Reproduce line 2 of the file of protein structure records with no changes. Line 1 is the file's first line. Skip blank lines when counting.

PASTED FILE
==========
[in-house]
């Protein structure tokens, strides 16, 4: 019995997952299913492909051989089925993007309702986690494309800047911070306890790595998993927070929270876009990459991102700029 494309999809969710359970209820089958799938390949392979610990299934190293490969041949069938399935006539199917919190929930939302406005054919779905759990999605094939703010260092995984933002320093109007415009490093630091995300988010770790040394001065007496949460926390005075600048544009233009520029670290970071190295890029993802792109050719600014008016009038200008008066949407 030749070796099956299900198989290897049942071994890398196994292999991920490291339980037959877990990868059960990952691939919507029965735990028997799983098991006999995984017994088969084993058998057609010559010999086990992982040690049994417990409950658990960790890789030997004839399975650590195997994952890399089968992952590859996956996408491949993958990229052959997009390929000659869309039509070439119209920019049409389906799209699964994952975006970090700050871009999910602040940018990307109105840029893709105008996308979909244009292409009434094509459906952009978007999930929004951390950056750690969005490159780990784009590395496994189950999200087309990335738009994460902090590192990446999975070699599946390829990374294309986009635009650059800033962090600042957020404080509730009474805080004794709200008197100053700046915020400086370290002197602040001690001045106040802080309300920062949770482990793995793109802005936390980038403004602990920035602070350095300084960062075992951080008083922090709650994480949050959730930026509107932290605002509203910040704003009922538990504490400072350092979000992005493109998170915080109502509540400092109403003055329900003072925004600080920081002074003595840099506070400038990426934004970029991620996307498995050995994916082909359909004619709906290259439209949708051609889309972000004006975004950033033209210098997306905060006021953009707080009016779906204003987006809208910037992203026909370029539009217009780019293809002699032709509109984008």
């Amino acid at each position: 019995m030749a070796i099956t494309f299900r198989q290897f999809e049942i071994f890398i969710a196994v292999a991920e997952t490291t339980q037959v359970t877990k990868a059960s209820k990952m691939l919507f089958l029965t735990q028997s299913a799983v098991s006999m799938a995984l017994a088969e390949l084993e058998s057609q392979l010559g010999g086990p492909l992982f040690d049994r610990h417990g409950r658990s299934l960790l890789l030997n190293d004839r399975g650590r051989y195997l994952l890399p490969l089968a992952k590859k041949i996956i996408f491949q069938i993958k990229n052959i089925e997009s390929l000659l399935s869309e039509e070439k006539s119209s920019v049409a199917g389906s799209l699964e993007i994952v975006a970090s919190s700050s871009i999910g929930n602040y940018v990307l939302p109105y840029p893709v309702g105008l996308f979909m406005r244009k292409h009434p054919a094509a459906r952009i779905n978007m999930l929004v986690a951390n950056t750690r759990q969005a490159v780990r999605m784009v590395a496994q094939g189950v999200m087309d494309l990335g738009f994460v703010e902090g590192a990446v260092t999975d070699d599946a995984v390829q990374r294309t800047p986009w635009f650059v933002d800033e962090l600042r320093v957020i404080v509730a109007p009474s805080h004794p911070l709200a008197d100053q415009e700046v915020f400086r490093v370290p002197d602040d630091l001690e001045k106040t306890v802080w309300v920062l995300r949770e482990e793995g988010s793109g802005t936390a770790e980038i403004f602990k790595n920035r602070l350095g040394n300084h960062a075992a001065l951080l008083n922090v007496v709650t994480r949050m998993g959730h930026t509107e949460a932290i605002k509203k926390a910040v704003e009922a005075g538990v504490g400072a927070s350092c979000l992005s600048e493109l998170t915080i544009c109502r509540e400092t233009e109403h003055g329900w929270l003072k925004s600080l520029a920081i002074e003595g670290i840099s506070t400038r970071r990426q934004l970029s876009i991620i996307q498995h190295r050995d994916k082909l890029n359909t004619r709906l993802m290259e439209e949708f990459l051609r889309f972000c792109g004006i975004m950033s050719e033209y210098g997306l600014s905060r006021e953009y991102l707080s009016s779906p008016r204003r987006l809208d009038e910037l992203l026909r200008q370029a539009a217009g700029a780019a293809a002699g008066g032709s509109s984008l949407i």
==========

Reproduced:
């Protein structure tokens, strides 16, 4: 019995997952299913492909051989089925993007309702986690494309800047911070306890790595998993927070929270876009990459991102700029 494309999809969710359970209820089958799938390949392979610990299934190293490969041949069938399935006539199917919190929930939302406005054919779905759990999605094939703010260092995984933002320093109007415009490093630091995300988010770790040394001065007496949460926390005075600048544009233009520029670290970071190295890029993802792109050719600014008016009038200008008066949407 030749070796099956299900198989290897049942071994890398196994292999991920490291339980037959877990990868059960990952691939919507029965735990028997799983098991006999995984017994088969084993058998057609010559010999086990992982040690049994417990409950658990960790890789030997004839399975650590195997994952890399089968992952590859996956996408491949993958990229052959997009390929000659869309039509070439119209920019049409389906799209699964994952975006970090700050871009999910602040940018990307109105840029893709105008996308979909244009292409009434094509459906952009978007999930929004951390950056750690969005490159780990784009590395496994189950999200087309990335738009994460902090590192990446999975070699599946390829990374294309986009635009650059800033962090600042957020404080509730009474805080004794709200008197100053700046915020400086370290002197602040001690001045106040802080309300920062949770482990793995793109802005936390980038403004602990920035602070350095300084960062075992951080008083922090709650994480949050959730930026509107932290605002509203910040704003009922538990504490400072350092979000992005493109998170915080109502509540400092109403003055329900003072925004600080920081002074003595840099506070400038990426934004970029991620996307498995050995994916082909359909004619709906290259439209949708051609889309972000004006975004950033033209210098997306905060006021953009707080009016779906204003987006809208910037992203026909370029539009217009780019293809002699032709509109984008």